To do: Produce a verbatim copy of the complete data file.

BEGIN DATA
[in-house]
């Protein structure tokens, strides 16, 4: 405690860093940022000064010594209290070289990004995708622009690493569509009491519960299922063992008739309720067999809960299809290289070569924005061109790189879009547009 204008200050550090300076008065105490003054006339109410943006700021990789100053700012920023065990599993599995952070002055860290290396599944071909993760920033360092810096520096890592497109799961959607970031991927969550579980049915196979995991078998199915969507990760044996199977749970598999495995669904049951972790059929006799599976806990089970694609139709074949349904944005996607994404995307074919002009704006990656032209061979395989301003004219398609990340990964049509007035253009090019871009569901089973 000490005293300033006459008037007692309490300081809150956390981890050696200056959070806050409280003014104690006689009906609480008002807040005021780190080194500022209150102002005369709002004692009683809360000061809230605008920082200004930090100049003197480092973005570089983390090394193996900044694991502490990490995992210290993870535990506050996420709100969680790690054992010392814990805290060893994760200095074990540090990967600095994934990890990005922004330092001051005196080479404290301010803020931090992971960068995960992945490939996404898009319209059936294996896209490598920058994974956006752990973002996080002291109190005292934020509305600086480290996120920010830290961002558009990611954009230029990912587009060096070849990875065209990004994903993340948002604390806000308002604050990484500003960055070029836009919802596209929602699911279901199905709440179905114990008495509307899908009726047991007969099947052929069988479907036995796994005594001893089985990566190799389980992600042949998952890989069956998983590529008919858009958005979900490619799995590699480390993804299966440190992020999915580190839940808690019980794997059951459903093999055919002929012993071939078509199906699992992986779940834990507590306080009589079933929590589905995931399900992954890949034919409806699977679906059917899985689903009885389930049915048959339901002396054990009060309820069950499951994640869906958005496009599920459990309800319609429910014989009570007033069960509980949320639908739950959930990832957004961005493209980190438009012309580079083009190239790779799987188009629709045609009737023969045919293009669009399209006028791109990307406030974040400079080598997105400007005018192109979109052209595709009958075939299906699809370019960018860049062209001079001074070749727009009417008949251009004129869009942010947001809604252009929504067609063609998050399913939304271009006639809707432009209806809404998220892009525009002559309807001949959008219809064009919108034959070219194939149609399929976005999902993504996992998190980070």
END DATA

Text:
[in-house]
């Protein structure tokens, strides 16, 4: 405690860093940022000064010594209290070289990004995708622009690493569509009491519960299922063992008739309720067999809960299809290289070569924005061109790189879009547009 204008200050550090300076008065105490003054006339109410943006700021990789100053700012920023065990599993599995952070002055860290290396599944071909993760920033360092810096520096890592497109799961959607970031991927969550579980049915196979995991078998199915969507990760044996199977749970598999495995669904049951972790059929006799599976806990089970694609139709074949349904944005996607994404995307074919002009704006990656032209061979395989301003004219398609990340990964049509007035253009090019871009569901089973 000490005293300033006459008037007692309490300081809150956390981890050696200056959070806050409280003014104690006689009906609480008002807040005021780190080194500022209150102002005369709002004692009683809360000061809230605008920082200004930090100049003197480092973005570089983390090394193996900044694991502490990490995992210290993870535990506050996420709100969680790690054992010392814990805290060893994760200095074990540090990967600095994934990890990005922004330092001051005196080479404290301010803020931090992971960068995960992945490939996404898009319209059936294996896209490598920058994974956006752990973002996080002291109190005292934020509305600086480290996120920010830290961002558009990611954009230029990912587009060096070849990875065209990004994903993340948002604390806000308002604050990484500003960055070029836009919802596209929602699911279901199905709440179905114990008495509307899908009726047991007969099947052929069988479907036995796994005594001893089985990566190799389980992600042949998952890989069956998983590529008919858009958005979900490619799995590699480390993804299966440190992020999915580190839940808690019980794997059951459903093999055919002929012993071939078509199906699992992986779940834990507590306080009589079933929590589905995931399900992954890949034919409806699977679906059917899985689903009885389930049915048959339901002396054990009060309820069950499951994640869906958005496009599920459990309800319609429910014989009570007033069960509980949320639908739950959930990832957004961005493209980190438009012309580079083009190239790779799987188009629709045609009737023969045919293009669009399209006028791109990307406030974040400079080598997105400007005018192109979109052209595709009958075939299906699809370019960018860049062209001079001074070749727009009417008949251009004129869009942010947001809604252009929504067609063609998050399913939304271009006639809707432009209806809404998220892009525009002559309807001949959008219809064009919108034959070219194939149609399929976005999902993504996992998190980070």